Community effort needed to overcome drug use
EDITOR¹S NOTE: The following is the second article in a three-part series discussing drug and alcohol abuse in Lincoln County and the ongoing effort to combat the crisis.
By Paul Boring, Western News Reporter
Until methamphetamine users and distributors are prosecuted to the fullest extent of the law, the drug will continue to circulate, leaving behind a trail of broken and highly erratic addicts, said a local drug detective.
Detective Duane Rhodes of the Lincoln County Sheriff¹s Office has watched local meth use increase as the drug has become more readily available and has gained popularity on the drug scene.
³The problem with meth is that the ingredients are everyday household products,² Rhodes said. ³Anybody can make this stuff. Recipes are on the Internet. The ingredients are out there and most people have all of them. It¹s just a matter of making it.²
Twenty drug arrests involving meth were recorded in Lincoln County last year. Many users quickly become addicts, less than 6-percent ever successfully completing rehabilitation. Educating youth on the harmful effects of the drug may not be enough, said Rhodes, a parent himself. Punitive measures must also be in place to dissuade potential users, he said.
³We can¹t do it all,² he said. ³We need parents being more responsible and we need tough prosecutions. If you¹re not going to get society and parents involved in this, you can only do so much.²
First time offenders often receive a deferred sentence, the laxity of the punishment clearly sending the wrong message, Rhodes said. Given the addictive component of meth, tougher stands are imperative.
³If you¹re going to fight this and really do it, let¹s get everyone involved and have a consequence for your actions,² Rhodes said.
Although meth has been in existence for years, as methods for ³cooking² have been disseminated, a greater number of cookers of the drug have sprouted up. Cooking meth involves extracting ephedrine from cold tablets using a heat source, and adding a slew of toxic chemicals to the mix.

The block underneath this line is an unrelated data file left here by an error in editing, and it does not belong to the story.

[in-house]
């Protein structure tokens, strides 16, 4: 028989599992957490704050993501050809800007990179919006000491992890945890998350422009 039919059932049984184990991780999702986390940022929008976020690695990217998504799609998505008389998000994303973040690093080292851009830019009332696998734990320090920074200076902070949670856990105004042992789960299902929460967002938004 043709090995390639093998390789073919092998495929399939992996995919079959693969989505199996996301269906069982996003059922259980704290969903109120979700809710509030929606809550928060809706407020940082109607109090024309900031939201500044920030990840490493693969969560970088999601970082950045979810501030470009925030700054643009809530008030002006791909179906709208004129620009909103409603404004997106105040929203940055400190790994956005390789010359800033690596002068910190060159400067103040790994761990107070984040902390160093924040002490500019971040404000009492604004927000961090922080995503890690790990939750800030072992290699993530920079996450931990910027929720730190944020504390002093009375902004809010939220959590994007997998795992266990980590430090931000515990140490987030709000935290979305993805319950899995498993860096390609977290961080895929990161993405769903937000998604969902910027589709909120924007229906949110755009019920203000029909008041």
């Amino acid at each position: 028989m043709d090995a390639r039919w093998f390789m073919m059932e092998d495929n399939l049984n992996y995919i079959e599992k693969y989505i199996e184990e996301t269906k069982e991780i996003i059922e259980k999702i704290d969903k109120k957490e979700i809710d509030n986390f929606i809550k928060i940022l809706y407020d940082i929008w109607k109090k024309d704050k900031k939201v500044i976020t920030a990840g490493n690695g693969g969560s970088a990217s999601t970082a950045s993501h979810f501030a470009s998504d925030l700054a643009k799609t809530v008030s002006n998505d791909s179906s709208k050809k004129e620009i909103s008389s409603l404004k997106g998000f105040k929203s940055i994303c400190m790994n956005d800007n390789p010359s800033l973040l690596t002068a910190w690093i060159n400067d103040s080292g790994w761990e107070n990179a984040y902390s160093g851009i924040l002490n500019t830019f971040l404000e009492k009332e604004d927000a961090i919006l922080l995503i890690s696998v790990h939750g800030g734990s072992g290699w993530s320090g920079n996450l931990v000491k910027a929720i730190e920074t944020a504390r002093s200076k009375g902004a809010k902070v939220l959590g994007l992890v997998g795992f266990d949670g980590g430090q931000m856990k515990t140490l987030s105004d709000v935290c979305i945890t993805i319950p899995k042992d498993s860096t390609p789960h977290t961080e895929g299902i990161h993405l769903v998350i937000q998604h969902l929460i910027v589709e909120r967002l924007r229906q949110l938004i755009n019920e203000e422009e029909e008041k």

³You can snort it, you can inject it, you can smoke it,² Rhodes said. ³Most people, usually the hardcore users, start out smoking it.²
Around the country, reports of meth labs exploding have been widely publicized by the media. Due to the combustibility of the cooking process and the ineptitude of many of the ³cooks,
² making the drug can be even more dangerous than ingestion.
³People that are normally cooking it are all twizzed out anyway,² Rhodes said. ³This isn¹t a laboratory, they¹re cooking it on a kitchen stove. ³
Meth produces in its users greater energy and a drastically altered self-perception. The latter effect makes the drug especially appealing to females.
³This definitely appeals to women because they lose weight and they feel good about themselves,² Rhodes said. ³But if you¹ve watched the aging process, it¹s frightening. They go from good looking to old. It ages them so fast that looking good and being thin is very short-lived.²
Meth is extremely dangerous because of how good it makes users feel. Rhodes and fellow drug detective Darren Short were given a firsthand account of the drug¹s potency while attending a weeklong program in Denver held to familiarize law enforcement officials with the drug and the manufacturing process.
³A chemist giving a presentation said that while she was working with a rookie deputy on a case, they had all of these vacuum-packed bundles of meth in the room,² Rhodes said. ³For whatever reason, the deputy sliced a bundle open and it put up a meth cloud in the room. She said she went home and cleaned her house. When she was done, she cleaned the walls. She said it was good stuff. And that¹s what makes it scary.²